Excerpt from:  Alan Rafkin – Cue the Bunny on the Rainbow

Rafkin's book can be purchased at Barns and Noble

I also directed a number of Get Smart episodes. The first assignment I had on the series was to shoot a scene on a lake with mist around it. In those days, we did most of the exteriors on the back lot of the CBS Radford studio, and that’s where we were to shoot the lake. Our call that morning was at some ungodly hour like five or six, because that’s when the mist would look best over the lake (and we wouldn’t have to add any phony mist to embellish the scene). Although we were supposed to start shooting at six-thirty or seven o’clock, Don Adams, our secret agent Maxwell Smart, showed up for work at noon.

            He walked on the set and said, “Okay, which one of you is the director?” I was sitting in the back on my director’s chair, and I raised my hand. He walked over and told me he had been playing cards all night with Hugh Hefner. “I’m ready now,” he said. “Let’s get going.” Don acted like we were now holding him up, and he gave no apologies for his tardiness and the fact that he’d cost the production company tens of thousands of dollars.

            However, he was more than the star of Get Smart. Don was the show’s leader, and he set the tone each day. If he showed up in a good mood, it would be a nice day. If he showed up in a lousy mood, it could be a long and tedious day. He was kind of a bully in that he picked on people who couldn’t fight back. He was particularly unpleasant to a female script supervisor and to his stand-in, who was his cousin. Those were givens. But with the rest of us, his attitude could change with the wind.

            Once in a while, usually on a Friday afternoon, we would be shooting and Don would get a phone call on the set. When he hung up the phone, inevitably he would say he had to go to Las Vegas. This happened several times and I was told that it was because of gambling debts. He owed somebody in Vegas money, so when a headliner like Sammy Davis, Jr., canceled a show due to illness or whatever, Don had to fill in without any notice. He was at somebody’s beck and call, and the arrangement apparently wasn’t open to discussion.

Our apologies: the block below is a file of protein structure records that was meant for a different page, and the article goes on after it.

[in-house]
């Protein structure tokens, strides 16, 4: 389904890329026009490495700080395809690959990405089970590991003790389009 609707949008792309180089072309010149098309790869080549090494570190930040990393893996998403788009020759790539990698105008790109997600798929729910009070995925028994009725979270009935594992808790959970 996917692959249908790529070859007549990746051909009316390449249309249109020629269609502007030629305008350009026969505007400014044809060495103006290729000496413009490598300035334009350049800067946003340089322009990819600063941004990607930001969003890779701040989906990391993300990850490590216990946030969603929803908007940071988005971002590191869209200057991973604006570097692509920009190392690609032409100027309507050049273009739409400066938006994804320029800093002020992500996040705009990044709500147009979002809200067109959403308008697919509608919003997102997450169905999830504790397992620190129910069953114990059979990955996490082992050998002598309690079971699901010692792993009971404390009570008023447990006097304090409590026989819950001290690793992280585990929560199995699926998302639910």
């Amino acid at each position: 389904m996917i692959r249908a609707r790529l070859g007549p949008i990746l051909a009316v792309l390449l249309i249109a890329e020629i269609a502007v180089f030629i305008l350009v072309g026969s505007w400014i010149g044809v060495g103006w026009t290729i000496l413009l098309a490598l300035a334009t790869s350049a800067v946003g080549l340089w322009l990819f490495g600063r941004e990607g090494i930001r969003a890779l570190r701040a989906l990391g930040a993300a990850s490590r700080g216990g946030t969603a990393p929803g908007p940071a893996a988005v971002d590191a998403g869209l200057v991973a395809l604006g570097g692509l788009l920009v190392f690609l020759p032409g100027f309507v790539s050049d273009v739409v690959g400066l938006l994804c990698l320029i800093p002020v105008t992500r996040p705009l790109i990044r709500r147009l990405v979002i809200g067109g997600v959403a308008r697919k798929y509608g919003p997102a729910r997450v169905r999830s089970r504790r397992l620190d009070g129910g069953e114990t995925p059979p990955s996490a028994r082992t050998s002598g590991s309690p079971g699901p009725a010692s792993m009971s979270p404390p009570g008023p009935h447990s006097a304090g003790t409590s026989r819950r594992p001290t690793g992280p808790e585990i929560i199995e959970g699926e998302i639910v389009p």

Many people over the years have asked me about Barbara Feldon, who played Agent 99 on Get Smart. I’m pleased to report she was a lady from her to her toes. Not only was she bright and professional, but also a good sport and I think the anchor of the show.

            One of the other great things I remember about Get Smart was the actor who played the Chief, Edward Platt. He had been a character actor in movies for years and was well respected and well liked. I recall there were weeks when we couldn’t get the show shot in the allotted three and a half days. So, once a month we would take an entire day and shoot several episodes’ worth of the Chief’s long speeches to Maxwell Smart. As tedious as this was, Platt never complained. He was a real trooper.

 

 

Rafkin, Alan. Cue the Bunny on the Rainbow, Tales from TV’s Most Prolific Sitcom Director. Syracuse University Press; Syracuse, NY. 1998. Pages 50-51.

A Tip O' the Hat to Talia Myres for transcribing and providing this piece!  Thanks Talia! J

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Webmaster's Note:

In one of the greater ironies of life, while Mr. Rafkin may appear less than pleased with the work ethic of Mr. Adams, he happened to be a friend of Dick Yarmy.  What does that have to do with anything? Dick was Don's younger brother and, aside from appearing in minor roles in a load of sitcoms which included Get Smart, he did stand-up.  When Dick was diagnosed with throat cancer, his friends rallied around him by taking him out to dinner each Tuesday night for an evening of jokes and funny stories.  The group became known as Yarmy's Army and has continued to meet even after Dick's death.  Members, aside from Mr. Rafkin and Mr. Adams, include Don Knotts, Shelly Berman, and a load of others.

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